Love, Old And New

Paul McCartney's "Kisses From the Bottom" is a charmer.
Paul McCartney's "Kisses From the Bottom" is a charmer.

Performers give classics a new airing

Posted: February 14, 2012

WANT TO warm your Valentine's heart today? Do it with an album of classic romantic music, newly reinvigorated. Or with fresh-baked originals offering curious takes on love.

MACCA MAGIC: Can't say I was enthralled with his last, symphonic effort. But Paul McCartney's entry in the American songbook, "Kisses From the Bottom" (Hear/Concord, A) is the total charmer. Surrounded by a top team of tasteful jazz/pop talents - producer Tommy LiPuma, keyboardist/arranger Diana Krall, guitarist John Pizzarelli, engineer Al Schmitt - Macca brings multiple voices, oft surprisingly frail but effective, and childhood memories as he celebrates songs largely introduced to him by his dad and which surely influenced his own compositional nature.

Contrast the gentle, understated readings of "Always" and "Bye Bye Blackbird" with the oddball, old-timey growl he lends to Fats Waller novelty tunes (including the best known "I'm Gonna Sit Right Down and Write Myself a Letter," from whence springs the album's title). Yeah, the guy's having fun.

He even adds a perfectly timed period-sounding original, "My Valentine," dedicated to his new wife, Nancy.

LOVE MINUS ZERO: Role model for many a piano jazz chanteuse (including Diana Krall), Roberta Flack returns to the microphone with "Let It Be" (429 Records, B). She's offering new takes on some of the most memorable and romantic classics of Paul McCartney (him again!) and John Lennon from their Beatles daze. Flack brings a fresh edge and strong personality, from the electro-percussion-popped "We Can Work It Out" to the gospel truth of "Oh Darling" and "The Long and Winding Road."

Got a Bob Dylan fan to shower with affection today? Here's a way that also makes a meaningful contribution to Amnesty International. "Chimes of Freedom: The Songs of Bob Dylan" (Amnesty International/Fontana, A-) delivers a generous four-disc collection of mostly new performances by Dylan devotees both expected (Bryan Ferry, Billy Bragg, Pete Townshend, Sting, Sinead O'Connor, Mark Knopfler, Jackson Browne, Dave Matthews) and a bunch you'd never assume. Among the latter: Ke$ha, with a shockingly subdued "Don't Think Twice It's Alright"; Miley Cyrus, Raphael Saadiq and Adam Levine/Maroon Five. Adele's "Make You Feel My Love" was recorded live at WXPN.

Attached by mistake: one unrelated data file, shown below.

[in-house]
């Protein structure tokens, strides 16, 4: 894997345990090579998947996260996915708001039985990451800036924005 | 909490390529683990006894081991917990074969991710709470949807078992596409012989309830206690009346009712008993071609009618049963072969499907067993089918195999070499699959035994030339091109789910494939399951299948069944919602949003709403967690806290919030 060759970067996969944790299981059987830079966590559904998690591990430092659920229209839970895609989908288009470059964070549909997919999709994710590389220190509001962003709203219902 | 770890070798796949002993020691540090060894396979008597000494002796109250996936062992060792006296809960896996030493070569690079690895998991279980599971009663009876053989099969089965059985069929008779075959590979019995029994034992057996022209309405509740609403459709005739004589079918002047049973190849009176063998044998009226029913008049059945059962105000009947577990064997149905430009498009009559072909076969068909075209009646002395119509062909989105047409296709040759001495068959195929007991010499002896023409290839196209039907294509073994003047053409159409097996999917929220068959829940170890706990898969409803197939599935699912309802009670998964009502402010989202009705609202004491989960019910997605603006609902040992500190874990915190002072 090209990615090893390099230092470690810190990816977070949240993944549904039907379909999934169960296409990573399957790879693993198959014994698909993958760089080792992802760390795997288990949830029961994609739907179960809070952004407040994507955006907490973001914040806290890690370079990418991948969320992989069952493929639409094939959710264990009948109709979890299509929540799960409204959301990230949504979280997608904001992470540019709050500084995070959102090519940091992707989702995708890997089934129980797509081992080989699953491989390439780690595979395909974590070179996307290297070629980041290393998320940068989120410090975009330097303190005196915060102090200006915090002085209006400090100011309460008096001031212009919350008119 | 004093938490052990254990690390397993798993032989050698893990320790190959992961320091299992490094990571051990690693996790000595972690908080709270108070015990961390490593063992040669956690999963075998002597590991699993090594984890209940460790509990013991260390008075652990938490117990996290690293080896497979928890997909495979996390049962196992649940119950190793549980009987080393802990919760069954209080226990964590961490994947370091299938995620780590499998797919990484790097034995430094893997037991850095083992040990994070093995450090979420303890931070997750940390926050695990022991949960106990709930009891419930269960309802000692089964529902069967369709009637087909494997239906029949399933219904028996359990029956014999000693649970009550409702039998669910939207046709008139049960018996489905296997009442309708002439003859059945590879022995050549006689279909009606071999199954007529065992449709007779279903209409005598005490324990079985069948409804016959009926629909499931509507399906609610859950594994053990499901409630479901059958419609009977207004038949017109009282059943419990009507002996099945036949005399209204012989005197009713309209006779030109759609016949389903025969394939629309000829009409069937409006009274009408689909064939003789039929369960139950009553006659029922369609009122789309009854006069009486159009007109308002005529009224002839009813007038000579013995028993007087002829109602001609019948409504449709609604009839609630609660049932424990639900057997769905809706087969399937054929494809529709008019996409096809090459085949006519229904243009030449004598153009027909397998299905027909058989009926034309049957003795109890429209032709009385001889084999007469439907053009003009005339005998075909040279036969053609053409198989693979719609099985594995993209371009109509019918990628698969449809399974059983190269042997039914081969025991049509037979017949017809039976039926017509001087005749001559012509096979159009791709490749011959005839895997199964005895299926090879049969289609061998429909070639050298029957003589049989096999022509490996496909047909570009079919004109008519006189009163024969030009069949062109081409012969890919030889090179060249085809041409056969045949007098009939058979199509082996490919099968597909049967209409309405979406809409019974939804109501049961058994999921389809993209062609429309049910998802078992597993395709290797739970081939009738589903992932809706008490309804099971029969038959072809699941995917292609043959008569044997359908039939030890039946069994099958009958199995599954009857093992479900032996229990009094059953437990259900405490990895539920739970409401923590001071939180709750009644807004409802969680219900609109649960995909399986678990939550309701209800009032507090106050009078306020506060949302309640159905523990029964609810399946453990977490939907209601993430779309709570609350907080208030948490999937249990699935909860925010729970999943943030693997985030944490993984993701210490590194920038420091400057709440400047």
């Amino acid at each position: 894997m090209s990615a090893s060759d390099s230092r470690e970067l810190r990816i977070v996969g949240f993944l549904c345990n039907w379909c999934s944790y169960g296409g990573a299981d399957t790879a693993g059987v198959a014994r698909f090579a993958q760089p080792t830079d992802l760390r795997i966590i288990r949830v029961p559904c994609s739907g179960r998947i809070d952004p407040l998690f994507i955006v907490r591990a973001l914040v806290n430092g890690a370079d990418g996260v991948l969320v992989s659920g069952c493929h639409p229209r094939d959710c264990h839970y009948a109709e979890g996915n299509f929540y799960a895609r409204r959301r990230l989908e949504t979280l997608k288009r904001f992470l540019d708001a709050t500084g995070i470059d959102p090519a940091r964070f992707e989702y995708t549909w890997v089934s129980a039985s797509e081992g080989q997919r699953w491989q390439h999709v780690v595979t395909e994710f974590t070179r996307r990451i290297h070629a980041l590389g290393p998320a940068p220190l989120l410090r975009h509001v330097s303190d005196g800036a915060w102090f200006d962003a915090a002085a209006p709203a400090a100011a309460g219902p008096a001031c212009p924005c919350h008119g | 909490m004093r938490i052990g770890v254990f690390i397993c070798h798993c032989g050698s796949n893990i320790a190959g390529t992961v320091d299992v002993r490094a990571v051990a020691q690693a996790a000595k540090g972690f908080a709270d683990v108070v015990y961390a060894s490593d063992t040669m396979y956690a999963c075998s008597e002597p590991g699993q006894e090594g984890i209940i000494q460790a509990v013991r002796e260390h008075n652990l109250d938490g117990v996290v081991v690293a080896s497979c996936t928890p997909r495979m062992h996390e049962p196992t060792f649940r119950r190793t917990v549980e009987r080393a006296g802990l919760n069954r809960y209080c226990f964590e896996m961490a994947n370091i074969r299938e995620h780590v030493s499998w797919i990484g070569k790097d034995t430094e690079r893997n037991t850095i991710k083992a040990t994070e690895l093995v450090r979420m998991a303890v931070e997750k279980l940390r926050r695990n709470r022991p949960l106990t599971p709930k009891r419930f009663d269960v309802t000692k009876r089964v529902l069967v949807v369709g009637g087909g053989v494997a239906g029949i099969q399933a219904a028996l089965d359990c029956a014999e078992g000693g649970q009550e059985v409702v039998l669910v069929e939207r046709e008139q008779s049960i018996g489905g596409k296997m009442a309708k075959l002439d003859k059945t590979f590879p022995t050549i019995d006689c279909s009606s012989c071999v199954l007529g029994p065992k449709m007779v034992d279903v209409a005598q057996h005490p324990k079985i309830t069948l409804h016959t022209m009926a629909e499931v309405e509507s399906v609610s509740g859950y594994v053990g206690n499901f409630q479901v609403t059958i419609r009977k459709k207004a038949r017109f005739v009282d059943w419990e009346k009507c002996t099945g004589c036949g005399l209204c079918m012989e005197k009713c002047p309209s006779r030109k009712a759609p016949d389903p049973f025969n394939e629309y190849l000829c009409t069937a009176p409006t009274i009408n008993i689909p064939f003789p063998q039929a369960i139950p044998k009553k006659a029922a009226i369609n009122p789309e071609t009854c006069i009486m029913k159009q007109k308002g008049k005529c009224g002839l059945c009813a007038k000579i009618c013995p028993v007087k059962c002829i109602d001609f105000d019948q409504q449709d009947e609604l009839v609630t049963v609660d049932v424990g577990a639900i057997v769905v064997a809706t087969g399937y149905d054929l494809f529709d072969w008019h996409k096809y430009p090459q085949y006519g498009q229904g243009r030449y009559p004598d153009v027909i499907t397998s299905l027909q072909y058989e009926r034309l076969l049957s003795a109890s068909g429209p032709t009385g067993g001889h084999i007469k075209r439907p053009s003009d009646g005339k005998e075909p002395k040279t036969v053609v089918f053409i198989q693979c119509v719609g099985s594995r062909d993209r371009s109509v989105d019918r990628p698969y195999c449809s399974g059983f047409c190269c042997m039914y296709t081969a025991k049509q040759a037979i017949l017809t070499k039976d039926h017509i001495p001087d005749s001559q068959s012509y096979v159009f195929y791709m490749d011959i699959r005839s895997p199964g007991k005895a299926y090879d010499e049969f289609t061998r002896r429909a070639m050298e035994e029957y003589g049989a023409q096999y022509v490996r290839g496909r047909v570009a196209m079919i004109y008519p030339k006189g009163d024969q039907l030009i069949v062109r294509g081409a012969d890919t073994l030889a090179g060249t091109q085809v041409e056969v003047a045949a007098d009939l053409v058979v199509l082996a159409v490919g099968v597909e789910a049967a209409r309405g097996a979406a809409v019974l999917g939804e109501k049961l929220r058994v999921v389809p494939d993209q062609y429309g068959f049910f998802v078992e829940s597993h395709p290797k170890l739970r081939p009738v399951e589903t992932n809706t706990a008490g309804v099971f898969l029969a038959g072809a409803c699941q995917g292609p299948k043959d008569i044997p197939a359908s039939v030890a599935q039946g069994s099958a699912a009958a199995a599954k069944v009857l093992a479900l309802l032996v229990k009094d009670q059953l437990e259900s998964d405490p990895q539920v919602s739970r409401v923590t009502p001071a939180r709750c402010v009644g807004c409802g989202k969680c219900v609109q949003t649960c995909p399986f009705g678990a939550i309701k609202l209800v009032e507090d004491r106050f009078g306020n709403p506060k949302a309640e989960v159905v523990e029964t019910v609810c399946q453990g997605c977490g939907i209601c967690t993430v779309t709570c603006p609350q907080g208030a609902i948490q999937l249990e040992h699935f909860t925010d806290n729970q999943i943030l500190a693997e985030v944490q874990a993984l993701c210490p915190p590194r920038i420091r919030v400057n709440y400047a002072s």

You get a good mix of familiar and relatively obscure Dylan tunes, the socially conscious and emotionally confiding, in this $30 bundle. And it's consistently surprising to hear those words and music coming out of the mouth of a smooth, cleanly articulating singer.

A LOVE OF PLACE: I've often heard hints of early electric beatpoet/Greenwich Village-era Dylan (and some Lou Reed scrappiness, too) in the music of Chuck Prophet. And that's a fine thing. But Prophet's "Temple Beautiful" (Yep Roc, B+) is very much a West Coast thing, too - a themed homage to his hometown and cultural muse, San Francisco. Jumping out for me? "Castro Halloween," "Museum of Broken Hearts" and "Willie Mays Is Up at Bat."

While new to the roster of the Chicago-based Alligator label, veteran talent Joe Louis Walker fits in perfectly with that city's crackling, electric blues signature sound on "Hellfire" (Alligator, B+). Pick to click? His celebration of "Black Girls," from Aretha Franklin to Shemekia Copeland. Walker plays Warmdaddy's Friday and Saturday.

JAZZ BOUQUETS: Saxophonist Kirk Whalum is surely expressing the "Romance Language" (Mack Avenue, A-), a big bag of hot buttered soul/jazz to share with a loved one tonight. Brother and kindred spirit Kevin Whalum adds quiet storm intensity on vocals, as they work through older gems such as "They Say It's Wonderful" and "My One and Only Love" and more contemporary fare like Eric Benet's "Spend My Life With You" and Joe's "I Wanna Know."

Steve Tyrell's lightly raspy, swinging, saloon singer style and fine taste in standards shine anew on "I'll Take Romance" (Concord, B). The man had me from the opening notes of "At Last," an eerily fitting tribute to Etta James released just days after her passage.

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